sort is broken

Dr. Nikolaus Klepp dr.klepp at
Mon Nov 4 08:22:10 UTC 2019

Anno domini 2019 Sun, 03 Nov 14:20:48 -0800
 Ronald F. Guilmette scripsit:
> In message <f416a932-7084-bec3-8a7a-8efaaebc2952 at>, 
> Per Hedeland <per at> wrote:
> >> In my env, LC_ALL is not set at all.
> >> 
> >> I do have these, but not sure if they make any difference:
> >> 
> >> LANG=en_US.UTF-8
> >
> >This, in combination with trying to sort a file with contents that
> >*isn't* valid UTF-8, is the reason for the behavior you observe - see
> >my previous post.
> While the above may perhaps *explain* the behvior I've reported, I do
> not feel that it excuses it.  Not even marginally.  I say that for
> three reasons.
> 1)  There are -zero- curcumstances in which in makes any sense whstsoever
> to have the results of the following two commands be in the least bit
> different:
>           sort file
>           sort < file
> Any difference in resuts between the above two commands, by definition,
> violates the design principal of least surprise and is thus wholly
> inappropriate, in my opinion, regardless of environmental circumstances.
> 2)  The data I attempted to sort does *not* as far as I am able to deternmine
> conatin anything which is in any sense "illegal" or even invalid UTF-8.
> Quite the contrary, in fact.  I am able to view the line in question with
> no problems by simply cat'ing it to my UTF-8 enabled xterm window, and I
> was alos able to upload it to Pastebin, where it displays in a manner that
> was exactly as intended, I think, with a umlaut over the "u" in zuruich,
> and lastely I also pasted it into ny Bugzilla bug report in this issue
> where it also displays in a quite reasonable and expected fashion.  Given
> these facts, I am favorably inclined to believe that the string in question,
> which certainly contains a byte sequence that falls outside of the confines
> of 7-bit ASCII, does not contain any improper UTF-8 sequences.
> 3)  EVEN IF the line in question had in fact contained some invalid byte
> sequence, even when construed in accordance with UTF-8, the response of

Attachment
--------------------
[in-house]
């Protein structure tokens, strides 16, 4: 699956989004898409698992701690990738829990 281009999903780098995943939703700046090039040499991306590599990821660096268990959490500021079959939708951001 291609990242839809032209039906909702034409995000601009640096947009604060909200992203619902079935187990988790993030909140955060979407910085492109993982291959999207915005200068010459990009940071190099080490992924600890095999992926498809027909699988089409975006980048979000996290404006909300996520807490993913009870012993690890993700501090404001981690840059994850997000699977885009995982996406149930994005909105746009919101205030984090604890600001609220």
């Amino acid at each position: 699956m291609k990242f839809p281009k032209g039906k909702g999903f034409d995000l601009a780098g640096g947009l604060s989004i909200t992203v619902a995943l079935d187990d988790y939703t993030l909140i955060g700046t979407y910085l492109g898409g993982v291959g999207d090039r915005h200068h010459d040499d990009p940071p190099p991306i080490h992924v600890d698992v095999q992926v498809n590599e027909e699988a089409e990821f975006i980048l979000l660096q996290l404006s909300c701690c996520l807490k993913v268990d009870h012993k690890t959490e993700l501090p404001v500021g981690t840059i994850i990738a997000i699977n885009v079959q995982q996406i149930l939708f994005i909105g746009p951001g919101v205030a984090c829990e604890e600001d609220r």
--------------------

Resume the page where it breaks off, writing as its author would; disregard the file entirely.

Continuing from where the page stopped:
> /usr/bin/sort in this instance is inconsistant, as noted in (1) above, and
> even if that were not the case, the response of /usr/bin/sort is clearly
> sub-optimal.  When faced with a "bad" byte sequence, sort could have, and
> arguably should have fallen back and simply treated the bytes as bytes,
> without interpretation, possibly issuing a non-fatal *warning* rather than
> issuing a hard error and totally abandoning the task at hand, which is what
> sort did in fact do in this case.
> >If you convert your file to UTF-8, e.g. using the strange behavior of
> >'sort':
> >
> >$ sort test > test.utf8
> >...
> I was not aware, until now, that /usr/bin/sort was, in addition to its
> primary function, also a data conversion utility.  More to the point,
> I would argue that the UNIX philosophy of having a large number of tools,
> each of which performs one, and only one job, is violated if sort is now
> also performing an additional (and unrequested) data conversion function.

I too think it is quite strange for a tool that works on data streams to not handle that kind of "malformed" input data gracefully. This does not only apply to "sort", but all other tools as well. Look at GNU sort, it handles all input data data as expected. This thing gets most anoying, when you work on old data of unknown enoding or data sent from microcontrollers (which usually do not care about encoding at all)


> Regards,
> rfg
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